Trying hard to get into a new client. Think it’s a good fit for us since we handle a lot of this type of business. Concerned about the margin, but I don’t feel comfortable jacking prices – especially on repeat business and commodity business, which this could be. Also aware that in trying to get into another similar account we did a lot of free work on a project that went nowhere. What should we do?
THOUGHTS OF THE DAY: Increase the value of each sale as you decrease risks. Educate potential customers on the best use of your products or services. Don’t wimp out when it comes time to negotiate. Know when a product life cycle is deteriorating.
Look at your team’s sales skills. Are they as efficient and effective as they can be, moving the right prospects forward as quickly as possible at the highest possible margin? If you’re not sure how to do that assessment, get some help.
Make it clear what kinds and quantities of business your company wants to acquire over the upcoming two to three years. And then work with each salesperson to build a portfolio of prospects that matches those goals.
Review the sales portfolio and results weekly – once a month isn’t frequent enough. If you review results weekly, you have 50-plus opportunities to adjust anything that’s off. If you review results monthly, you’re down to 11 chances to fix things within the year.
Develop rules about what makes a customer profitable or unprofitable and teach those rules to your sales force. Look at your customer portfolio, comparing longstanding and newly acquired customers, and customers by mix of products or services they buy. Focus on the best quantity/profit mix of customers.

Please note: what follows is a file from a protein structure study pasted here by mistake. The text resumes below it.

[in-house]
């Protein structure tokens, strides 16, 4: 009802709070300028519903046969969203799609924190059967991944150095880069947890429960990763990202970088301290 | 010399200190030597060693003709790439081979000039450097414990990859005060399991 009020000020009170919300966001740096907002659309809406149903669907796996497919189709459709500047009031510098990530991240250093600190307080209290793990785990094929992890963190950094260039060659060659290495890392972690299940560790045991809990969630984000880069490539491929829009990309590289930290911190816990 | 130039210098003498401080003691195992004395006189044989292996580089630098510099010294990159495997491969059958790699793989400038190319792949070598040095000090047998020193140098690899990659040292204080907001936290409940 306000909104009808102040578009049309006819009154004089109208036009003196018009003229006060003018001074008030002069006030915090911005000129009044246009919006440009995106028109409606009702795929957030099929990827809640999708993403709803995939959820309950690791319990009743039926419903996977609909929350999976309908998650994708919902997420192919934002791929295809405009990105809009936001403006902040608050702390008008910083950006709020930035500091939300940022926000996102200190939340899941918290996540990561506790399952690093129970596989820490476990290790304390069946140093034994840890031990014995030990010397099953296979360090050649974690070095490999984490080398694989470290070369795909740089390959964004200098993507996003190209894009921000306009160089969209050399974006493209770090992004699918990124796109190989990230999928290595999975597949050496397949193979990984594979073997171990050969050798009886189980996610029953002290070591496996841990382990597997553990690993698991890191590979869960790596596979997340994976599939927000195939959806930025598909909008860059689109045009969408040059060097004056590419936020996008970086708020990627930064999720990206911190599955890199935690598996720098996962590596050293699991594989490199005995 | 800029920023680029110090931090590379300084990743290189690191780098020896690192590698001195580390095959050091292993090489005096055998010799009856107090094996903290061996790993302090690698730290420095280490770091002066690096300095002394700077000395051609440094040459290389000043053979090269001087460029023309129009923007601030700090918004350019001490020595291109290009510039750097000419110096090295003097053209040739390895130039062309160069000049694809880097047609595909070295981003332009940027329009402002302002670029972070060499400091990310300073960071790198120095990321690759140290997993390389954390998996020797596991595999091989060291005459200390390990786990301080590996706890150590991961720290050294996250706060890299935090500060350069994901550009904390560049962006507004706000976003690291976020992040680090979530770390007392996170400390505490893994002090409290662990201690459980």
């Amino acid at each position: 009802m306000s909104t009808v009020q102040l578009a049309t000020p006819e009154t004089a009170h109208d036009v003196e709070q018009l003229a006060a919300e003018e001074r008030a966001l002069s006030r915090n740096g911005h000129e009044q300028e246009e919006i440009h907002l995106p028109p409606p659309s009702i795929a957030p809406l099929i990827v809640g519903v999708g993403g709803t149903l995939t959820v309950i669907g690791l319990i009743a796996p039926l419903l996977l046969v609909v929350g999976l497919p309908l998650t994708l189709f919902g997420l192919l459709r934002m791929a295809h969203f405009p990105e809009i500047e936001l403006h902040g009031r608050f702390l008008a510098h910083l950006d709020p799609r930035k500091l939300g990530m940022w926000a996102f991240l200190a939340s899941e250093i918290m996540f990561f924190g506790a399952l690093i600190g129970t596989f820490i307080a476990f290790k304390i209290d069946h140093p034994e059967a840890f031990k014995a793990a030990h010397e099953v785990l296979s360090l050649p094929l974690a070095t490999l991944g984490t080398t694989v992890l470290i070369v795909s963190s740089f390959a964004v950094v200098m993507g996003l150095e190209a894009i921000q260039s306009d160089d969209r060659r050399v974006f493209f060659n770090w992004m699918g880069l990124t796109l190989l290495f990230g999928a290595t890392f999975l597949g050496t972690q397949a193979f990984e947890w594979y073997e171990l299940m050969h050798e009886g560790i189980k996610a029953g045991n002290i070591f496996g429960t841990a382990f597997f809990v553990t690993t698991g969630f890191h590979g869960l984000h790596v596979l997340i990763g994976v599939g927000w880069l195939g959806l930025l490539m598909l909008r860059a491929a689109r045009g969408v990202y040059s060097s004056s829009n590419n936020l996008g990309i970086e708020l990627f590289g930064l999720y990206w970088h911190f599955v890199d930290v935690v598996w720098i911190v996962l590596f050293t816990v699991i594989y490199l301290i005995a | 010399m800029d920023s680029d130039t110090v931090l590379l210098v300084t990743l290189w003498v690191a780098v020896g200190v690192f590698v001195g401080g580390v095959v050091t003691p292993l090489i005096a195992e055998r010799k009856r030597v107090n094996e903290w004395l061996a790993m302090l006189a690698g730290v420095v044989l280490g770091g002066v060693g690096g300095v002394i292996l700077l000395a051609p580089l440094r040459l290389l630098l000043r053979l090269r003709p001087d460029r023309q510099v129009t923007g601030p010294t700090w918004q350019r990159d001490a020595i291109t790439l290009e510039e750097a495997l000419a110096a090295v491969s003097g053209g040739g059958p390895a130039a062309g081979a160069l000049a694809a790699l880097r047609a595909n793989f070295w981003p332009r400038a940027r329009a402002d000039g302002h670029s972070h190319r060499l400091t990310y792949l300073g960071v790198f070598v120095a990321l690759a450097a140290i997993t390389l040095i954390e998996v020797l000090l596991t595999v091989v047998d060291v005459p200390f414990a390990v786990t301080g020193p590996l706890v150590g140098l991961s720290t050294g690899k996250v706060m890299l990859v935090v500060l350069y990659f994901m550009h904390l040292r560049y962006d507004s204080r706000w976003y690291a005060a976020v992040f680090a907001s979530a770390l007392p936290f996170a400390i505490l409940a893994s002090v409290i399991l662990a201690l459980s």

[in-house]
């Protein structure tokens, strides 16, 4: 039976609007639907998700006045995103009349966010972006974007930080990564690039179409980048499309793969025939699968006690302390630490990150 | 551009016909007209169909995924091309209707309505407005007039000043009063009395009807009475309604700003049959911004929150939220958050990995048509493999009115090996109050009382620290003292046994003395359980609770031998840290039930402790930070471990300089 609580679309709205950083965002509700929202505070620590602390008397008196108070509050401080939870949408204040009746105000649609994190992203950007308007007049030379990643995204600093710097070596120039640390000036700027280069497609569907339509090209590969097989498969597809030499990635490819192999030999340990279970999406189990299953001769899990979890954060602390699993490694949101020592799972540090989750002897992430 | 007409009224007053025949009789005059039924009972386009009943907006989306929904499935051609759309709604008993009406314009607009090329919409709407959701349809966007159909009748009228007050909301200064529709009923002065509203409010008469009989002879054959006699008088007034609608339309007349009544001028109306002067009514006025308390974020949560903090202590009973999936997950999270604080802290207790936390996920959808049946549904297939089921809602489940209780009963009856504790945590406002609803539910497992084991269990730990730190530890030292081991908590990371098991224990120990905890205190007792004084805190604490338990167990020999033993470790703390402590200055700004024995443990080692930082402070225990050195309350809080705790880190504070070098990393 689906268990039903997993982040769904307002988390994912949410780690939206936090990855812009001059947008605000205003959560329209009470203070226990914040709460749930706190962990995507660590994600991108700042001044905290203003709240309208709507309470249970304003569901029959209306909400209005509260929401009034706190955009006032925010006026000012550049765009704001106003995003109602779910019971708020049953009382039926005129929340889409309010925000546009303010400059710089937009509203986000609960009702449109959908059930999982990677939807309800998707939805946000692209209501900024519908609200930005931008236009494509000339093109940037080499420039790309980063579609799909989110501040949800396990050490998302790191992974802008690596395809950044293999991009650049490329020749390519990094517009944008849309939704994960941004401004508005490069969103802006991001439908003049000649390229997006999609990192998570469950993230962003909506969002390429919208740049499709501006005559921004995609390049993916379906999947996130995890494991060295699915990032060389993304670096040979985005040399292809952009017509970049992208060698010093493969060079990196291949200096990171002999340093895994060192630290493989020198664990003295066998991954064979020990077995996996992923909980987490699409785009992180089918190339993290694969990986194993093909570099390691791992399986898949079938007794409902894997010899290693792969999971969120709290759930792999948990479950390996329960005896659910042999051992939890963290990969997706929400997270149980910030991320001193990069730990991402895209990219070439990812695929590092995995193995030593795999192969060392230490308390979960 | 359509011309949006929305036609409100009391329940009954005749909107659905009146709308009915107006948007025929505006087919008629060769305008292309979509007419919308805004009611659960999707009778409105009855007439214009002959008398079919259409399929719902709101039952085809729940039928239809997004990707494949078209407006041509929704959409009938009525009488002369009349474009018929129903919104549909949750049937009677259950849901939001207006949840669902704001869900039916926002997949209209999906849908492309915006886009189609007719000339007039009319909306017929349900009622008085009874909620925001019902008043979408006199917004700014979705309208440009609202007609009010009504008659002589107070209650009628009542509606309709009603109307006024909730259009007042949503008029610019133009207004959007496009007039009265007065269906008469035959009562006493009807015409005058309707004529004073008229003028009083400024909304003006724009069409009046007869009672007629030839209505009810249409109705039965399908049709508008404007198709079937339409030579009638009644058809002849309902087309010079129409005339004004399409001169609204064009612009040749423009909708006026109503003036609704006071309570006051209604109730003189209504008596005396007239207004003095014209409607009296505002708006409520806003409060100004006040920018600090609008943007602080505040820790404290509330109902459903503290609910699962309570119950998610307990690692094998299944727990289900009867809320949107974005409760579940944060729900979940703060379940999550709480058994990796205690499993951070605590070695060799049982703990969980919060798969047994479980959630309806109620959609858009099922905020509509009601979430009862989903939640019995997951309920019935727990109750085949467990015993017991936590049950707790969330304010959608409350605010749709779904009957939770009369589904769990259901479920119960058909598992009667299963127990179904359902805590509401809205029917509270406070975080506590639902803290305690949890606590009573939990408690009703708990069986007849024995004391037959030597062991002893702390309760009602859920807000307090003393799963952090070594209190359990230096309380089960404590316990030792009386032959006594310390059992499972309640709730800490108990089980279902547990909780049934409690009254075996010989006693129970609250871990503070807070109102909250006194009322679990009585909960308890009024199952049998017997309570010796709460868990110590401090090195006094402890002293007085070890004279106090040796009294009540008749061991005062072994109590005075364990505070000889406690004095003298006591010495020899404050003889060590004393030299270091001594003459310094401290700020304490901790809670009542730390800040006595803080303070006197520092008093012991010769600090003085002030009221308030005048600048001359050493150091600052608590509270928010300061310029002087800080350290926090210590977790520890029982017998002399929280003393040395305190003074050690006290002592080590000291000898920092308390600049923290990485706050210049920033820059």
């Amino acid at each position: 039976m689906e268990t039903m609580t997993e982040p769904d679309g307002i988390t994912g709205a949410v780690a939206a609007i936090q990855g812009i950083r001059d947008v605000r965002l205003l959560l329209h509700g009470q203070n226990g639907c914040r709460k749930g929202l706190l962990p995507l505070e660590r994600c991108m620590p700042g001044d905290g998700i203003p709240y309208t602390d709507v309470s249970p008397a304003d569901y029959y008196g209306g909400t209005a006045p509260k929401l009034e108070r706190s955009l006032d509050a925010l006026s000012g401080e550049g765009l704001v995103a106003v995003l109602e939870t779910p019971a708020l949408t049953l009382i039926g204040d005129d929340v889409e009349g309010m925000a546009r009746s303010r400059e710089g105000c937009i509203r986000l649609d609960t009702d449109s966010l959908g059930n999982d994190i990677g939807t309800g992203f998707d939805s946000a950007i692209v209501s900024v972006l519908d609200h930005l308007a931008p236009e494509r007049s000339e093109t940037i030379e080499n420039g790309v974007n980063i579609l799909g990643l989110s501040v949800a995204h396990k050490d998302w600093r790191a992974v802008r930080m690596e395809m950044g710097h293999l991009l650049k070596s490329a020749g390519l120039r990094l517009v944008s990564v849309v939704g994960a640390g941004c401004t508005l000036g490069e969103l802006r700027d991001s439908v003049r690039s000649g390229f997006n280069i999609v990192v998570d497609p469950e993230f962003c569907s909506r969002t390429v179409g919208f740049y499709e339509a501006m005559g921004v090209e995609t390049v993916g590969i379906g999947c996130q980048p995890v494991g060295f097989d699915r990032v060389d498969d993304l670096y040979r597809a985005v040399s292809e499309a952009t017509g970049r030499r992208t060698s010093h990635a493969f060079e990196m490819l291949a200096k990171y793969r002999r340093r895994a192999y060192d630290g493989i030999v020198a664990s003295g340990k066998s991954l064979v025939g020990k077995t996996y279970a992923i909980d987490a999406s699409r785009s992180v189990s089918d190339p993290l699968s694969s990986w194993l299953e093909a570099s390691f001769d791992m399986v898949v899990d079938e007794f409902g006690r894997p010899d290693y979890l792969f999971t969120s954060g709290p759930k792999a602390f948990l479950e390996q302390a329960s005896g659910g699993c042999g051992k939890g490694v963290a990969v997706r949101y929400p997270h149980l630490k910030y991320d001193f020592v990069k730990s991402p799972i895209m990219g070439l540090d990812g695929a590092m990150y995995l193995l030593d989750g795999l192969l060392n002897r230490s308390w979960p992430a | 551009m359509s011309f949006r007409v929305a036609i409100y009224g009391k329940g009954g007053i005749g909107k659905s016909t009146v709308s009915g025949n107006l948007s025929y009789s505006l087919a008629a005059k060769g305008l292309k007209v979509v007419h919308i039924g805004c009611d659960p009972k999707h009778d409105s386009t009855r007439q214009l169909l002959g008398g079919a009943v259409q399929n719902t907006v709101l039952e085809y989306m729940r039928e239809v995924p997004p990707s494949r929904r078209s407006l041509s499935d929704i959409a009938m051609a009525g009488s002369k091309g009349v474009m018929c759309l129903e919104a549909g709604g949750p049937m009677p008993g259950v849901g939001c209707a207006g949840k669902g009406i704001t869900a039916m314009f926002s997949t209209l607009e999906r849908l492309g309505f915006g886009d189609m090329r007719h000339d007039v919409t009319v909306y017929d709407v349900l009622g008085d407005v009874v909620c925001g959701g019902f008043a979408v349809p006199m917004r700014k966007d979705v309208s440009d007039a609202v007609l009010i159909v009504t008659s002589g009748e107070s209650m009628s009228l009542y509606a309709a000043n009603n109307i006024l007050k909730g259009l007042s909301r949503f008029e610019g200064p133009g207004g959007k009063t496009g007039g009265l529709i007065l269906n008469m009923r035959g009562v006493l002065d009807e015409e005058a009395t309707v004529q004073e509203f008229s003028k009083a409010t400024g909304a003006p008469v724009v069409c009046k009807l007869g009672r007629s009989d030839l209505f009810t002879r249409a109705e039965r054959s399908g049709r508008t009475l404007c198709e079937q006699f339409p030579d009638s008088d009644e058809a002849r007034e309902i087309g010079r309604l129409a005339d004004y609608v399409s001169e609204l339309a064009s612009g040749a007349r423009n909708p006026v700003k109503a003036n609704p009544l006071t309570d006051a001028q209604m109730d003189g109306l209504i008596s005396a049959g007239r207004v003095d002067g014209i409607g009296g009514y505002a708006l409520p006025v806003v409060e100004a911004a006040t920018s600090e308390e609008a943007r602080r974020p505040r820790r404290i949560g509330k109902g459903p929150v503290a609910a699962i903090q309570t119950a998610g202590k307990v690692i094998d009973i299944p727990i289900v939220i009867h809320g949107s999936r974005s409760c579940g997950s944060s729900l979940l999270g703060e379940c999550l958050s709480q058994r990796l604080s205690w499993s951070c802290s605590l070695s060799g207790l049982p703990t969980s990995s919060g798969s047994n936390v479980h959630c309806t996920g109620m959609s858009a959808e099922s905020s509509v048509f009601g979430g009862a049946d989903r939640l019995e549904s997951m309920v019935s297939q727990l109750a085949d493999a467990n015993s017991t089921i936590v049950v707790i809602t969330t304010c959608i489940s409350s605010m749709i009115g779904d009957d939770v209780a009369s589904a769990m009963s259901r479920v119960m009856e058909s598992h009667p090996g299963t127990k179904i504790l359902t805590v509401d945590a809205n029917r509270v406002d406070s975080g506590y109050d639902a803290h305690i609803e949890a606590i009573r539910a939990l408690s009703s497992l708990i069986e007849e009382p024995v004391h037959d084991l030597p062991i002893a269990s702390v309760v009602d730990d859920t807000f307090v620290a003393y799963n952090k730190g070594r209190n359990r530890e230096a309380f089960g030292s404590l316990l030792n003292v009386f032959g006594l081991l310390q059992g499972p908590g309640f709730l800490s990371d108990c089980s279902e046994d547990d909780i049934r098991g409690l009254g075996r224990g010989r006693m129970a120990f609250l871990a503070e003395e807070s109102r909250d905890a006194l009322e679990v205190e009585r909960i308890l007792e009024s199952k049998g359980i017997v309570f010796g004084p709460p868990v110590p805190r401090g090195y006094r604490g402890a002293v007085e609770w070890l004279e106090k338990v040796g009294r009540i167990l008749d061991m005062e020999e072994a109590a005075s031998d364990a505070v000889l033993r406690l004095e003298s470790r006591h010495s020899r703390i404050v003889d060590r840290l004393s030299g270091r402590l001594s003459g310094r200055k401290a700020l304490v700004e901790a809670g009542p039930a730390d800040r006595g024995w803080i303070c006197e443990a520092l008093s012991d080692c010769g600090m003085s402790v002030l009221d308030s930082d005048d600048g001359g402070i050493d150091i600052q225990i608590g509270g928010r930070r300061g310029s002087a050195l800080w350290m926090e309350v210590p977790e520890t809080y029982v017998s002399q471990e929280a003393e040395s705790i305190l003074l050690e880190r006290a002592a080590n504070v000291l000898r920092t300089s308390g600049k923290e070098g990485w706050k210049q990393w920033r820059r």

Be aware that the most expensive part of customer management is usually the cost to acquire new customers. Once the working relationship and trust are built, it’s easier to talk to existing customers about what else your company can do for them, and they’re more likely to tell you about what else they might need from you. Once you have a customer, focus on selling that customer more things at higher margins. If you don’t have enough additional things to sell, fix the problem by doing R&D or by acquiring other products or services. Then build a program to work your way through every customer, to maximize what they buy from your company.
Figure out who are your strongest negotiators and get them involved, either meeting with prospects or coaching peers on how to handle negotiations. Know that it’s every customer’s job to ask for discounts and freebies. That doesn’t mean you have to cave in. Build negotiating room into your proposal. And practice saying, “No, but how about this alternative,” when a deal doesn’t make sense. Give salespeople permission to walk away from bad deals.
Beware when requests for discounts increase, competitive threats go up and/or quantity of good customers is in decline. Those could be signs that a valuable product or service is no more. And if so, you need to rethink your company’s reliance on that product or service.
Move sideways into more profitable territory by looking for ways to make your offer fresh, new and different. Add an extra service that no one else provides. Ask customers how else they use the product and promote unique ideas.
Look for additional customer markets that your competitors may not be involved in. Also look for markets that competitors are giving up on where you could be dominant and profitable once the competition falls away. Consider merging or buying in order to become a stronger competitive force.
BOOK RECOMMENDATION: “What Customers Crave: How to Create Relevant and Memorable Experiences at Every Touchpoint” by Nicholas J. Webb.
Andi Gray is president of Strategy Leaders Inc., StrategyLeaders.com, a business-consulting firm that teaches companies how to double revenue and triple profits in repetitive growth cycles. Have a question for AskAndi? Wondering how Strategy Leaders can help your business thrive? Call or email for a free consultation and diagnostics: 877-238-3535 or AskAndi@StrategyLeaders.com. Check out our library of business advice articles at AskAndi.com.